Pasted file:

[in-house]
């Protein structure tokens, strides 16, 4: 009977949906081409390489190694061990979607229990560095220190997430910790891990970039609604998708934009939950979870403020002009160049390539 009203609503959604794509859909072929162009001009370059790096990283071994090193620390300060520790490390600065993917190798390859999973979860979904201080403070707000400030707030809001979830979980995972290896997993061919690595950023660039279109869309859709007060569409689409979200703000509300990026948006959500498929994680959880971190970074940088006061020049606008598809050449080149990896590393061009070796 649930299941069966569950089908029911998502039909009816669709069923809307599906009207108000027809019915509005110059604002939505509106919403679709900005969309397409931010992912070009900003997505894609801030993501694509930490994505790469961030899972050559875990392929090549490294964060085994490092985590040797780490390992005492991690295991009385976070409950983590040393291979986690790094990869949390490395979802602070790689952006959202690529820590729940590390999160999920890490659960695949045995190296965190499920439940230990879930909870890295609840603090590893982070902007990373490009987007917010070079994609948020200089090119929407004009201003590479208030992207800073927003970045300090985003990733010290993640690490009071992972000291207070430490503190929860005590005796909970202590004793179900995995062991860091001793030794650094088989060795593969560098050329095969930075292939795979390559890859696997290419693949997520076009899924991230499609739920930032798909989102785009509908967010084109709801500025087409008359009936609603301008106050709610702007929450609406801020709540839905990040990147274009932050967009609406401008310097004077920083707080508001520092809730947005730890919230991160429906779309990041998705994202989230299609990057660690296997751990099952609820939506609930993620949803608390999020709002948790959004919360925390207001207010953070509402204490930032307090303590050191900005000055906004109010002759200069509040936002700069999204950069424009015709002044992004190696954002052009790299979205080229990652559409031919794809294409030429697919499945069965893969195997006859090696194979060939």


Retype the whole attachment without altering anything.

[in-house]
């Protein structure tokens, strides 16, 4: 009977949906081409390489190694061990979607229990560095220190997430910790891990970039609604998708934009939950979870403020002009160049390539 009203609503959604794509859909072929162009001009370059790096990283071994090193620390300060520790490390600065993917190798390859999973979860979904201080403070707000400030707030809001979830979980995972290896997993061919690595950023660039279109869309859709007060569409689409979200703000509300990026948006959500498929994680959880971190970074940088006061020049606008598809050449080149990896590393061009070796 649930299941069966569950089908029911998502039909009816669709069923809307599906009207108000027809019915509005110059604002939505509106919403679709900005969309397409931010992912070009900003997505894609801030993501694509930490994505790469961030899972050559875990392929090549490294964060085994490092985590040797780490390992005492991690295991009385976070409950983590040393291979986690790094990869949390490395979802602070790689952006959202690529820590729940590390999160999920890490659960695949045995190296965190499920439940230990879930909870890295609840603090590893982070902007990373490009987007917010070079994609948020200089090119929407004009201003590479208030992207800073927003970045300090985003990733010290993640690490009071992972000291207070430490503190929860005590005796909970202590004793179900995995062991860091001793030794650094088989060795593969560098050329095969930075292939795979390559890859696997290419693949997520076009899924991230499609739920930032798909989102785009509908967010084109709801500025087409008359009936609603301008106050709610702007929450609406801020709540839905990040990147274009932050967009609406401008310097004077920083707080508001520092809730947005730890919230991160429906779309990041998705994202989230299609990057660690296997751990099952609820939506609930993620949803608390999020709002948790959004919360925390207001207010953070509402204490930032307090303590050191900005000055906004109010002759200069509040936002700069999204950069424009015709002044992004190696954002052009790299979205080229990652559409031919794809294409030429697919499945069965893969195997006859090696194979060939």